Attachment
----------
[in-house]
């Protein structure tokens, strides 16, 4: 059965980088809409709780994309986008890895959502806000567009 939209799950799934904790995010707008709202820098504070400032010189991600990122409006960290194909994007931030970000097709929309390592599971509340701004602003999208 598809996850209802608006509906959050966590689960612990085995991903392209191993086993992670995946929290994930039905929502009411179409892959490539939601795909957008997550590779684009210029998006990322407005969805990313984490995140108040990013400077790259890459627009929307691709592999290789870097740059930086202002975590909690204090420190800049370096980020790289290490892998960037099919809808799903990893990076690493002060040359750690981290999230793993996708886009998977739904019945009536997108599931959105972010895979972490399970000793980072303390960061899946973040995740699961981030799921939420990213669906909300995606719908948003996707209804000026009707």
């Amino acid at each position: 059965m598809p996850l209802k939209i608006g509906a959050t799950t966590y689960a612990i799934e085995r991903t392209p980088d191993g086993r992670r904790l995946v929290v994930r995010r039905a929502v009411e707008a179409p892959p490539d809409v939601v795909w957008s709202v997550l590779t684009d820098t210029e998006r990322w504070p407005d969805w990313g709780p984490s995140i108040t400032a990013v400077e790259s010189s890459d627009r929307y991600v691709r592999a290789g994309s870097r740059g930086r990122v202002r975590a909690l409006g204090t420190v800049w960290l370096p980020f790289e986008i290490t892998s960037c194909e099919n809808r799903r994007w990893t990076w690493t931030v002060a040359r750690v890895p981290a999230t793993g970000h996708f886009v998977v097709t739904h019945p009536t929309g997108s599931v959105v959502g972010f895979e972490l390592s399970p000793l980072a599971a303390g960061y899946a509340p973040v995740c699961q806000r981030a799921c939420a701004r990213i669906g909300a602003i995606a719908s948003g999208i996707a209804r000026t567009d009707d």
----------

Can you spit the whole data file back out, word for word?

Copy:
[in-house]
């Protein structure tokens, strides 16, 4: 059965980088809409709780994309986008890895959502806000567009 939209799950799934904790995010707008709202820098504070400032010189991600990122409006960290194909994007931030970000097709929309390592599971509340701004602003999208 598809996850209802608006509906959050966590689960612990085995991903392209191993086993992670995946929290994930039905929502009411179409892959490539939601795909957008997550590779684009210029998006990322407005969805990313984490995140108040990013400077790259890459627009929307691709592999290789870097740059930086202002975590909690204090420190800049370096980020790289290490892998960037099919809808799903990893990076690493002060040359750690981290999230793993996708886009998977739904019945009536997108599931959105972010895979972490399970000793980072303390960061899946973040995740699961981030799921939420990213669906909300995606719908948003996707209804000026009707």
């Amino acid at each position: 059965m598809p996850l209802k939209i608006g509906a959050t799950t966590y689960a612990i799934e085995r991903t392209p980088d191993g086993r992670r904790l995946v929290v994930r995010r039905a929502v009411e707008a179409p892959p490539d809409v939601v795909w957008s709202v997550l590779t684009d820098t210029e998006r990322w504070p407005d969805w990313g709780p984490s995140i108040t400032a990013v400077e790259s010189s890459d627009r929307y991600v691709r592999a290789g994309s870097r740059g930086r990122v202002r975590a909690l409006g204090t420190v800049w960290l370096p980020f790289e986008i290490t892998s960037c194909e099919n809808r799903r994007w990893t990076w690493t931030v002060a040359r750690v890895p981290a999230t793993g970000h996708f886009v998977v097709t739904h019945p009536t929309g997108s599931v959105v959502g972010f895979e972490l390592s399970p000793l980072a599971a303390g960061y899946a509340p973040v995740c699961q806000r981030a799921c939420a701004r990213i669906g909300a602003i995606a719908s948003g999208i996707a209804r000026t567009d009707d």